An introduction to Appreciation

When a colleague says ‘well done’ or ‘thanks’ we get a little lift – we feel better about ourselves because we know others care about what we’re doing. Appreciation is a typical behavior of happy, high performing teams.

5 Appreciation

Why it’s important

We are a social species, so we seek out social recognition and approval. When people notice the quality of our work, the pride we feel makes us think ‘If I did that; I could do this’ – so we dream bigger and go on to achieve more. In our study of over 20,000 people, feeling appreciated was the third strongest predictor of happiness at work and other research has shown it also enhances employee health and wellbeing.

Our statistical analysis has found that appreciation in the workplace is closely related to fairness and respect and other researchers have found it to be related to feeling secure at work. Research shows that appreciation and gratitude does not just make the receiver happier: it helps the giver, the wider team and the organization. It’s believed that appreciation helps cultivate relationships between colleagues.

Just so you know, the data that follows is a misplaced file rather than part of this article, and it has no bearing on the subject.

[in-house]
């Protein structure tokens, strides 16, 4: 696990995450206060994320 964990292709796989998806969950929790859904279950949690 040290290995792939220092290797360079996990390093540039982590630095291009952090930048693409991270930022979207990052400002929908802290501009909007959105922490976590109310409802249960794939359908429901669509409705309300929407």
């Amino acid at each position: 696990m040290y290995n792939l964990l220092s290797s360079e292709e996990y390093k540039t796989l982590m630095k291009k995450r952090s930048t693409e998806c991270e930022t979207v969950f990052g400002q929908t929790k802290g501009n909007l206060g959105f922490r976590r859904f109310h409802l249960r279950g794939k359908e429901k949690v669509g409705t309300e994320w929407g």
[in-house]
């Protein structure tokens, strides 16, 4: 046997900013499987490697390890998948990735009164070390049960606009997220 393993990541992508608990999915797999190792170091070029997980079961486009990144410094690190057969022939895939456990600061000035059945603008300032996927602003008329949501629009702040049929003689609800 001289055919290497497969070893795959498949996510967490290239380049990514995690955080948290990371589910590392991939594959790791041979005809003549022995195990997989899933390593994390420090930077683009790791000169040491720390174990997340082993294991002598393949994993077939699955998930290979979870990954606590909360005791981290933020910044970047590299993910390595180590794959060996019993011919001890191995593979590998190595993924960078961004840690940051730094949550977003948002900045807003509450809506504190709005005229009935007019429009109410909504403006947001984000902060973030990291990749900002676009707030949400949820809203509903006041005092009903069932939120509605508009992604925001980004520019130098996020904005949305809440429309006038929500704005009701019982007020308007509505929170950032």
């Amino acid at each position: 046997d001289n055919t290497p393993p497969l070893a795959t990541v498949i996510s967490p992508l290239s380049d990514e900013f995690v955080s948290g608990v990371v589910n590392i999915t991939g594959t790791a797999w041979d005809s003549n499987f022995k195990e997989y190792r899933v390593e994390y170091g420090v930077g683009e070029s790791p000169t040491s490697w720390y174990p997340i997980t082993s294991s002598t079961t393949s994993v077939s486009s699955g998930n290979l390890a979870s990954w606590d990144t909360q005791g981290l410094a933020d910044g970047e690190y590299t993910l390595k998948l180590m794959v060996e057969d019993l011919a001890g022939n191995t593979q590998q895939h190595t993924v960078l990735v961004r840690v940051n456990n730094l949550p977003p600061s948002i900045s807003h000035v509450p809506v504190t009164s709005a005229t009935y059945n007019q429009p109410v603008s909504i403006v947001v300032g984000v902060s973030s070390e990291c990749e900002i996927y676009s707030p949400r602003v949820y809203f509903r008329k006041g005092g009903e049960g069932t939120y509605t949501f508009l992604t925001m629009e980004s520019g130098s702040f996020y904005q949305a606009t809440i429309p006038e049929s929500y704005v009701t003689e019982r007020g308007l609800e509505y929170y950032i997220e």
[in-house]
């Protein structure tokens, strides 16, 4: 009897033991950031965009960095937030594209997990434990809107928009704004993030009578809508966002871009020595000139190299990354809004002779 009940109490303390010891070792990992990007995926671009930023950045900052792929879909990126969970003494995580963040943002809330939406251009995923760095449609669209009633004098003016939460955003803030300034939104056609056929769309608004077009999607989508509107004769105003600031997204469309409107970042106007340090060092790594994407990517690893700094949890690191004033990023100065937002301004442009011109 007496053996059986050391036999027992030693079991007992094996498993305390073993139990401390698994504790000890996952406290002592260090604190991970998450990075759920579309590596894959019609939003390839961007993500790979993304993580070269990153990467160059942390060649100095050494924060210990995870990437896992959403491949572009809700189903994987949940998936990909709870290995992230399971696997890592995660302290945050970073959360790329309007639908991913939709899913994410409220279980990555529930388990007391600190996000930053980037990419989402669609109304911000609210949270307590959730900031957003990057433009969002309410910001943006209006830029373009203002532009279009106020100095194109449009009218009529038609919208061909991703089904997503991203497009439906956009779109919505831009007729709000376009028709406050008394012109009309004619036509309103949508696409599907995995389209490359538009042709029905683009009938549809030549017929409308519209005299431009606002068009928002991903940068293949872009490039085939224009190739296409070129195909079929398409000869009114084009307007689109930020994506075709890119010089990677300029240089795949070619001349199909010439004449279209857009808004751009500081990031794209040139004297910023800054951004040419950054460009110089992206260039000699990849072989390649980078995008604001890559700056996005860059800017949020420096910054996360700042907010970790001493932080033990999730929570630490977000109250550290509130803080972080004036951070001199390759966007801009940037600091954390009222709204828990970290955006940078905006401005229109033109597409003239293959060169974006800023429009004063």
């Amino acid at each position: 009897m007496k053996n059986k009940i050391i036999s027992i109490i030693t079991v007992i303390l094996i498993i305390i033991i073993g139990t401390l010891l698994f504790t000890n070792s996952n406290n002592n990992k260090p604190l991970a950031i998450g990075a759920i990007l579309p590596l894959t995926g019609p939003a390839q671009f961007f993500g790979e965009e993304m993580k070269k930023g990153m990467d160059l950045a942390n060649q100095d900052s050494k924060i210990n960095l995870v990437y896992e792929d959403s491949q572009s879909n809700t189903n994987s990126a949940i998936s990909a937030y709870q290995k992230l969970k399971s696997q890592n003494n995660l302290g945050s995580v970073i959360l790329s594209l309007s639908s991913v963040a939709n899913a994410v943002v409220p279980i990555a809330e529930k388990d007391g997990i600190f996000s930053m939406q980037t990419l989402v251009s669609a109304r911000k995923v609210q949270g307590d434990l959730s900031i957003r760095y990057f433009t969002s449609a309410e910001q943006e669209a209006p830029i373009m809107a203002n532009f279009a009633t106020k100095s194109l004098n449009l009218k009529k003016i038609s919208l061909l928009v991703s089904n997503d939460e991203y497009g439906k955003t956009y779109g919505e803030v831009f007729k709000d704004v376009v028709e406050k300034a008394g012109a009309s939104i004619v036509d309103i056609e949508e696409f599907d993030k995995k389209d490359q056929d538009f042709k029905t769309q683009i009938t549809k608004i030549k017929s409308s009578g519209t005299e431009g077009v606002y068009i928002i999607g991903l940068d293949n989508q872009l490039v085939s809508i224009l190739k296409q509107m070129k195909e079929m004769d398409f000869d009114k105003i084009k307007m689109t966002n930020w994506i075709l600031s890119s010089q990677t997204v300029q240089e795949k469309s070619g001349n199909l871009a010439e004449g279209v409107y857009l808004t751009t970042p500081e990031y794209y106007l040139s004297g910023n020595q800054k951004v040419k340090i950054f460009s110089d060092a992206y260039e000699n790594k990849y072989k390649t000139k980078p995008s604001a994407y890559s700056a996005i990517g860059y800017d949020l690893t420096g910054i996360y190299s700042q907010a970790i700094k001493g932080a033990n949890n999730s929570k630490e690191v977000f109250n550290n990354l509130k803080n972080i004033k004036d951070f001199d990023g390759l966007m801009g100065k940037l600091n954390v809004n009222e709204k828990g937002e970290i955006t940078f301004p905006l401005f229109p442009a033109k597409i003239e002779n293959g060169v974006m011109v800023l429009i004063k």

Evidence shows that higher performing teams are more positive in the things they say and in the ways that they behave towards each other. Related to this, appreciation at work has also been found to increase creativity of both individual employees, and of teams.

What one of our experts says

“Psychologists often talk about the need for reciprocity in our relationships. Effectively we all need to receive as well as give. Whilst we are paid to do our work, there is something very human, nourishing even, to be appreciated for the effort we have put in.” Nic Marks, Friday

How we measure it

To measure how appreciated employees feel in their jobs, we ask:

How appreciated do you feel for your efforts at work?

We ask about “efforts” instead of work output because efforts encompasses all that we feel we do – which includes the visible stuff, and things behind-the-scenes.

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